On October 1st 2014, the paper tax disc was scrapped in favour of a more modern, electronic database which enables the Driver and Vehicle Licensing Agency (DVLA) to easily monitor who – and who has not – paid their vehicle tax.
Yet, despite the changes coming into effect almost a year ago, research shows that many motorists are still unaware of the full extent of the new system; namely, that road tax is no longer transferable with a vehicle.
As a result, more and more drivers are getting caught out for not having sufficient road tax. Before the changes, the DVLA clamped around 5,000 cars each month, but that figure has now jumped to well over 8,000 cars a month.
And it’s not just the inconvenience of having to get the vehicle released; drivers also face fines of up to £1,000 if their car or van is clamped. It’s an expensive mistake to make, particularly when you assumed that your vehicle was taxed.
So, to ensure your vehicle is adequately taxed and avoid any nasty fines, here’s a brief rundown of the new system:
Why the change?
The move to digital has helped streamline the taxing system and as a result, it’s saving UK firms millions of pounds in administrative costs each year.
Police cameras can now automatically check whether a vehicle is taxed by scanning its registration plate. This has made it easier to identify untaxed vehicles, which helps to keep our roads as safe as possible.
How do I pay?
The easiest way to pay your road tax is online via the Tax your vehicle page on the gov.uk website, using your reminder letter (V11). If you don’t have a reminder letter, you can use your car or van’s log book (VC5), a new keeper supplement if you’ve just purchased the car (V5C/2), or a ‘last chance’ warning letter.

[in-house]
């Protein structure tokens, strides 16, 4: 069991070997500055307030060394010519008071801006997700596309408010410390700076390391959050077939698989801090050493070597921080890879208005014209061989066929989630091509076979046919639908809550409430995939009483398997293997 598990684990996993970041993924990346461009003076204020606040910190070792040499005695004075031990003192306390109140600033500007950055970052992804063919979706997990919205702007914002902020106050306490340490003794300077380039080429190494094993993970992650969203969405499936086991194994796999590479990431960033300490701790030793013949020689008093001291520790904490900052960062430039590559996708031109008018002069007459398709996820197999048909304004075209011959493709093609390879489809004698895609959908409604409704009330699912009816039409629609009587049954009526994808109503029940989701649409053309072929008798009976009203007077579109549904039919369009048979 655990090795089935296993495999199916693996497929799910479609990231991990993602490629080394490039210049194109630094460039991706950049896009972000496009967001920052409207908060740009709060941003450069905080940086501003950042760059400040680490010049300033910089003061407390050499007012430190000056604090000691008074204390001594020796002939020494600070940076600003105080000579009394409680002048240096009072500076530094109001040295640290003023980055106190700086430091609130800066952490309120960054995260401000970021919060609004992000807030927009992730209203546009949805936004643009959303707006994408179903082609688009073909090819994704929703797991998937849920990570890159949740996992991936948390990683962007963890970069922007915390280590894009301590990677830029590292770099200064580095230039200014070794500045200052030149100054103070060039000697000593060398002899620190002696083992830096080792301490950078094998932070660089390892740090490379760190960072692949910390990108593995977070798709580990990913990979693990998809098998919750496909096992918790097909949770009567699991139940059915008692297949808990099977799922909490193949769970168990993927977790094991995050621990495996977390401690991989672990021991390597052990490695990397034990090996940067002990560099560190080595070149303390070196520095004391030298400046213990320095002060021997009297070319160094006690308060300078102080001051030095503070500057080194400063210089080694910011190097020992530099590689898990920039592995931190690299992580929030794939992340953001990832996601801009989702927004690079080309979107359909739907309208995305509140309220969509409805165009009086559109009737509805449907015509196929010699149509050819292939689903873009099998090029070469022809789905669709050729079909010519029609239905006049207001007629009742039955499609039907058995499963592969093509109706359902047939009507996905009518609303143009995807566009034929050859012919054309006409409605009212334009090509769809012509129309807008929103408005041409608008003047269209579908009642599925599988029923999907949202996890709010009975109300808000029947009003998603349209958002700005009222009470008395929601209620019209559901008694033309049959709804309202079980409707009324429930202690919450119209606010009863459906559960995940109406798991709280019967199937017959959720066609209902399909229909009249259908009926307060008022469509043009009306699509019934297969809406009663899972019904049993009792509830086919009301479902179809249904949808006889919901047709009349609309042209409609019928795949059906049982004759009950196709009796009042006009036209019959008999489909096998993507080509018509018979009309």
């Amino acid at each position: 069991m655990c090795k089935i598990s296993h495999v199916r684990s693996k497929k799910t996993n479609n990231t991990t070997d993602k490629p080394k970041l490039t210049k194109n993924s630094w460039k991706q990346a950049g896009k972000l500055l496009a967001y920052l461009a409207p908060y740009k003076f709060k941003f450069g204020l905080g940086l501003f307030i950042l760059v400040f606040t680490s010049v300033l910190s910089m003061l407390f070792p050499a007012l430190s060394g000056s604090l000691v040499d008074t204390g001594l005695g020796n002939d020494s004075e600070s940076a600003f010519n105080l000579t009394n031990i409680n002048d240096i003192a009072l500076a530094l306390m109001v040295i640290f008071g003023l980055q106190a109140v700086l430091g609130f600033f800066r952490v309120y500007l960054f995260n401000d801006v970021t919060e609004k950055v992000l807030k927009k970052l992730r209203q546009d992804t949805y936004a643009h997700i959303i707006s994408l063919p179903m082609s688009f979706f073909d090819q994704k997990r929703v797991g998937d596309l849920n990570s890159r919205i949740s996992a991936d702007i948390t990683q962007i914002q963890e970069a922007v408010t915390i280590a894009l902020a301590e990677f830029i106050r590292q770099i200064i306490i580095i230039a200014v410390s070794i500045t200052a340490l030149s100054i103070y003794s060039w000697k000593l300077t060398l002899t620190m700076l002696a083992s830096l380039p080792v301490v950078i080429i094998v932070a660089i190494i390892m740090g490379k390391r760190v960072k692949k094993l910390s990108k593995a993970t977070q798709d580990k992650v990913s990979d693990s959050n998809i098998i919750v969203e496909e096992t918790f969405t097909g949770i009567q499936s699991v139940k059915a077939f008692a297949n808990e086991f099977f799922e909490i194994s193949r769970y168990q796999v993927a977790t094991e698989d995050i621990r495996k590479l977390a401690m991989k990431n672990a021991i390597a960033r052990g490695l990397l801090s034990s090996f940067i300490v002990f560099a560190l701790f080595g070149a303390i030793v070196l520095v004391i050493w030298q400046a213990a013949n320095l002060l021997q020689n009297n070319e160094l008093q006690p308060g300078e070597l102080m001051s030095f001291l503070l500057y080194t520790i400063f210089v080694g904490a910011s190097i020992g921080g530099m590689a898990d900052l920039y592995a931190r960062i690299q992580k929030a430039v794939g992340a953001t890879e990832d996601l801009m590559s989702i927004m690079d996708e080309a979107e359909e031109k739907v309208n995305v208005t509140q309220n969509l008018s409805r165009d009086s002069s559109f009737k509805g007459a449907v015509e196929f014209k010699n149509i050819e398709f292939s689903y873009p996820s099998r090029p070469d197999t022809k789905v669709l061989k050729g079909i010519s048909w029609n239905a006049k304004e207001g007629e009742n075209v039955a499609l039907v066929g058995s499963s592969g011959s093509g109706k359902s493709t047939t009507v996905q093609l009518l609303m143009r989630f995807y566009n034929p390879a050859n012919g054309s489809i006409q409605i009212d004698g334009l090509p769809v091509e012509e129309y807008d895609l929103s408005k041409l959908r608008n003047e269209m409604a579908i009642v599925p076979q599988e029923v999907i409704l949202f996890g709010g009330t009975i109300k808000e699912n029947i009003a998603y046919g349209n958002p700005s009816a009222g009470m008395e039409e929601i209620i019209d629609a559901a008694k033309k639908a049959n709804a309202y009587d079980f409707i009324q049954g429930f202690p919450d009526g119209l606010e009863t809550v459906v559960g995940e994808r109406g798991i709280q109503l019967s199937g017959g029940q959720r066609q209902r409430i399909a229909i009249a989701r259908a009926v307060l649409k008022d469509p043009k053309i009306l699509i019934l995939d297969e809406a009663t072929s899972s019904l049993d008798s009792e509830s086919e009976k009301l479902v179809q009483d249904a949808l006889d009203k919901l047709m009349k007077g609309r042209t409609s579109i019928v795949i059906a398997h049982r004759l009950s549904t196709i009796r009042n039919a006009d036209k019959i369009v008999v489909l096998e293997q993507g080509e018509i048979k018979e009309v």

You can also pay for your tax by popping into your local Post Office, or by calling 0300 123 4321. You’ll need all of the above documents for reference and may be required to show a valid MOT certificate if paying for tax at the Post Office.
It’s now possible to pay for tax through direct debit on a monthly, 6 monthly or annual basis. Your tax will be renewed automatically - meaning that payments will be taken automatically - so long as your MOT is valid. You need to notify the DVLA if you no longer own the vehicle, or have declared it SORN, and payments will be automatically stopped.
Under the new changes, tax cannot be transferred with vehicles; this means that buyers will no longer be able to benefit from vehicles with remaining tax. Now, if you buy a car, it is your duty to tax it immediately after purchase.
You are eligible for a refund for any full months remaining on the tax if you: sell your car, have it scrapped or exported, declare it SORN, or change it to an exempt duty class. So long as you notify the DVLA, you will receive an automatic refund within 4-6 weeks.
For peace of mind, if you want to double-check your vehicle is taxed, simply enter its registration plate number on the DVLA’s vehicle enquiry system.
Insurance, just like tax, is essential. But, unlike tax, there are many different types of insurance policies. Here at Stride, we can help to find the correct level of cover you need to ensure that you, and your vehicle, are fully-protected while on the road.